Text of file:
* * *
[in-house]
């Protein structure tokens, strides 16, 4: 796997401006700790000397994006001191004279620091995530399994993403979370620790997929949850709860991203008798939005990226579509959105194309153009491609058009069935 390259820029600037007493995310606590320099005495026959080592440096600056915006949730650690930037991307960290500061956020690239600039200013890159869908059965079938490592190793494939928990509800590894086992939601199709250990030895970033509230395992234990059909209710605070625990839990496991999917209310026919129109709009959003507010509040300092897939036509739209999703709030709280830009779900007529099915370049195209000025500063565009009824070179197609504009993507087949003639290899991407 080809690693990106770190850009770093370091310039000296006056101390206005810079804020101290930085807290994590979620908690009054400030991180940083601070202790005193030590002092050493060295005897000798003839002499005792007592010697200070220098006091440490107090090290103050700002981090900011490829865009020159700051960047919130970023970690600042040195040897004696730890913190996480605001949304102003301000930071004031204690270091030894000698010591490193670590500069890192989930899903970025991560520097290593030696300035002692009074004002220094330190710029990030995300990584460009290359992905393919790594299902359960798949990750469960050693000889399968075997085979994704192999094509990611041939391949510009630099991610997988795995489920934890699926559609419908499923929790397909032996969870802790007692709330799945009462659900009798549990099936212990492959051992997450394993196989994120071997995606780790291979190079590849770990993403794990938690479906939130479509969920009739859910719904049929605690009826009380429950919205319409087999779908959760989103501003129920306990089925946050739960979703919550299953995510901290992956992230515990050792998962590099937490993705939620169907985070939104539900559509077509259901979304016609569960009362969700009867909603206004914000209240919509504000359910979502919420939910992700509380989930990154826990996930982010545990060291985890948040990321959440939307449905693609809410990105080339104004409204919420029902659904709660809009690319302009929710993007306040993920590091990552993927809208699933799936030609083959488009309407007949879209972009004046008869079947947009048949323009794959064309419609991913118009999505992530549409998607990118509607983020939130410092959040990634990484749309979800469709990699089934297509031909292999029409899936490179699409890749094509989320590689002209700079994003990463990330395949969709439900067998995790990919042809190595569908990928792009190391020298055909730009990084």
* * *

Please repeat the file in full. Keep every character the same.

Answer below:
[in-house]
């Protein structure tokens, strides 16, 4: 796997401006700790000397994006001191004279620091995530399994993403979370620790997929949850709860991203008798939005990226579509959105194309153009491609058009069935 390259820029600037007493995310606590320099005495026959080592440096600056915006949730650690930037991307960290500061956020690239600039200013890159869908059965079938490592190793494939928990509800590894086992939601199709250990030895970033509230395992234990059909209710605070625990839990496991999917209310026919129109709009959003507010509040300092897939036509739209999703709030709280830009779900007529099915370049195209000025500063565009009824070179197609504009993507087949003639290899991407 080809690693990106770190850009770093370091310039000296006056101390206005810079804020101290930085807290994590979620908690009054400030991180940083601070202790005193030590002092050493060295005897000798003839002499005792007592010697200070220098006091440490107090090290103050700002981090900011490829865009020159700051960047919130970023970690600042040195040897004696730890913190996480605001949304102003301000930071004031204690270091030894000698010591490193670590500069890192989930899903970025991560520097290593030696300035002692009074004002220094330190710029990030995300990584460009290359992905393919790594299902359960798949990750469960050693000889399968075997085979994704192999094509990611041939391949510009630099991610997988795995489920934890699926559609419908499923929790397909032996969870802790007692709330799945009462659900009798549990099936212990492959051992997450394993196989994120071997995606780790291979190079590849770990993403794990938690479906939130479509969920009739859910719904049929605690009826009380429950919205319409087999779908959760989103501003129920306990089925946050739960979703919550299953995510901290992956992230515990050792998962590099937490993705939620169907985070939104539900559509077509259901979304016609569960009362969700009867909603206004914000209240919509504000359910979502919420939910992700509380989930990154826990996930982010545990060291985890948040990321959440939307449905693609809410990105080339104004409204919420029902659904709660809009690319302009929710993007306040993920590091990552993927809208699933799936030609083959488009309407007949879209972009004046008869079947947009048949323009794959064309419609991913118009999505992530549409998607990118509607983020939130410092959040990634990484749309979800469709990699089934297509031909292999029409899936490179699409890749094509989320590689002209700079994003990463990330395949969709439900067998995790990919042809190595569908990928792009190391020298055909730009990084």